Approximately 100 different human pharmaceuticals have been identified at low levels in wastewater treatment plant effluents, surface waters, seawaters, groundwater, and some drinking waters from around the world (Fent et al. 2006
; Hemminger 2005
; Kolpin et al. 2002
). Classes of drugs that have been detected include analgesics and anti-inflammatories, beta-blockers, lipid regulators, anti-epileptics, anti-depressants, oral contraceptives, and antibiotics. Intentional flushing of medications down the toilet, rinsing topically applied medications off in the tub or sink, and excretion of medications in urine or feces are the entry points for most pharmaceuticals into wastewater treatment systems. The federal government and a number of states have discouraged disposal of drugs by flushing them down the toilet, but this does not prevent contamination by rinsing or excretion. Although there are no documented health consequences from these exposures, there are concerns about the impact of long-term low-level exposures to medications, especially those that are environmentally persistent, and those that may bio-accumulate in the food chain. Impacts on ecologic systems are also of concern, especially in light of discovery of intersex fish in major waterways in the United States and their association with exposure to endocrine disruptors (Chambers and Leiker 2006
). Advanced water treatment technologies can remove many contaminants; however, this technology is expensive and may not be affordable for many municipalities. As communities look for alternative ways to manage pharmaceuticals and persistent chemicals in wastewater, the California ban on lindane deserves scrutiny as a potential approach to improve wastewater quality and limit global contamination with persistent organic pollutants (POPs).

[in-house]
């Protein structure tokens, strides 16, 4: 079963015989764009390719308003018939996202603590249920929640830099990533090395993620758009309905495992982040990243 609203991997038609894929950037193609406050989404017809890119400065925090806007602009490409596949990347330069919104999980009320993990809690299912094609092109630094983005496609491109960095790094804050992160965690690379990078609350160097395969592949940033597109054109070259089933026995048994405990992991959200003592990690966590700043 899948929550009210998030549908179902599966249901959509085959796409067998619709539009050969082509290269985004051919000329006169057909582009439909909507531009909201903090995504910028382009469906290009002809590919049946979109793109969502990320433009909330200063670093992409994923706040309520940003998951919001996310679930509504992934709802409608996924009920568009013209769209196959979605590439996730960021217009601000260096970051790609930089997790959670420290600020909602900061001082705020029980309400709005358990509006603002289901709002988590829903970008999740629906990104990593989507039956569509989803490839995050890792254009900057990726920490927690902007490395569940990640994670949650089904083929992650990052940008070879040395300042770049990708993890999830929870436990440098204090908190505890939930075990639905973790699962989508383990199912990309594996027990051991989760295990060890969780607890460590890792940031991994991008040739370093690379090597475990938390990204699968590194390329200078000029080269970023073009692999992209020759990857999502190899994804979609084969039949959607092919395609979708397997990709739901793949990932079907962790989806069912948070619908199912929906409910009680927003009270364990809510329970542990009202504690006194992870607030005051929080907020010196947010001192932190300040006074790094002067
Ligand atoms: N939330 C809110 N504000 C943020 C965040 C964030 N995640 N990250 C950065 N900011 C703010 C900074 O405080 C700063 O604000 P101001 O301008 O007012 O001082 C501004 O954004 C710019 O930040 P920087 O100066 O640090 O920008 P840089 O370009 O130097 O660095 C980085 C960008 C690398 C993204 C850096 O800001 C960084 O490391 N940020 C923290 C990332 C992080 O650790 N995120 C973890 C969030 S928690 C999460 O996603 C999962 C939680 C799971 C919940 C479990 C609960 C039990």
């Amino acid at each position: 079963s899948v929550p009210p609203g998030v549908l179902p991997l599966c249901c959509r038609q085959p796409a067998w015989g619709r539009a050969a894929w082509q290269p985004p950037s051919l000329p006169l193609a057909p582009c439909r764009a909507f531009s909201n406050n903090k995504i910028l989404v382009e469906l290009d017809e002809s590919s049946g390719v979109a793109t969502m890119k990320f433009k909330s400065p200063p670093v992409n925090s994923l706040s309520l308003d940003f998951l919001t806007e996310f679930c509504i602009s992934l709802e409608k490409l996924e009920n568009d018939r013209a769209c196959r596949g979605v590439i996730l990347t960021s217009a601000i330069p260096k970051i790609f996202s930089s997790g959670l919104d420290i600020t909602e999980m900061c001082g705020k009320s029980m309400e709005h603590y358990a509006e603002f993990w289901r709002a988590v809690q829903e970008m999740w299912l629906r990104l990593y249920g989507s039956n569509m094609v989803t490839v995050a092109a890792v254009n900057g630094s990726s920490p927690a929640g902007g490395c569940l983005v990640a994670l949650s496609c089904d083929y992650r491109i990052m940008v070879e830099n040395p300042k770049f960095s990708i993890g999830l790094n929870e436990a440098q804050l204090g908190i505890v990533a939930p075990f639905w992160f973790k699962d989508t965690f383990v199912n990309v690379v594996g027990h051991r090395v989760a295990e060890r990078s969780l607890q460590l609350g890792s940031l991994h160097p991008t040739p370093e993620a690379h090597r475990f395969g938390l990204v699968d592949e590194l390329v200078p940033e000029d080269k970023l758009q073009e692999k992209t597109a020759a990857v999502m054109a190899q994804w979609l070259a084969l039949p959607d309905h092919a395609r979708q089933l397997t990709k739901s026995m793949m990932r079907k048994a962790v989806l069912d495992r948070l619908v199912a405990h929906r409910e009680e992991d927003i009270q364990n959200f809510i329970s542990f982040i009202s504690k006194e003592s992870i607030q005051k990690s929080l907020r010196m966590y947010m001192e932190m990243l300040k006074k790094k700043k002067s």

Lindane, the gamma isomer of hexachlorocyclohexane (γ-HCH), is an environmentally persistent organochlorine insecticide manufactured since the 1940s for both agricultural and pharmaceutical purposes. In agriculture, lindane has been used as an insecticide to treat seeds, crops, and lumber/timber, and to treat cattle and other farm animals for ectoparasites. As a prescription medication, lindane is used as a topical treatment for human infestations of head lice and scabies.
Throughout the world, recognition of lindane’s toxicity and its environmental persistence has resulted in an overall decline in use. Lindane has not been produced in the United States for many decades and has undergone progressive limitations on agricultural use [Commission for Environmental Cooperation (CEC) 2006
]. In August 2006, the U.S. Environmental Protection Agency (EPA) cancelled all remaining registrations for agricultural uses of lindane (U.S. EPA 2006
When used as a pharmaceutical, acute exposure to lindane has been reported to cause skin irritation, dizziness, headaches, diarrhea, nausea, vomiting, and, in some instances, convulsions and death (Thomson Micromedex 2006
). There have been 3 confirmed deaths and 17 reported deaths associated with lindane use [Food and Drug Administration (FDA) 2003c
]. All of the deaths occurred when lindane was used in an off-label manner. Neurologic effects are commonly reported outcomes in the FDA adverse effects database (FDA 2003c
). Of the reported neurologic events, 70% included seizure, dizziness, headache, and paresthesias (FDA 2003c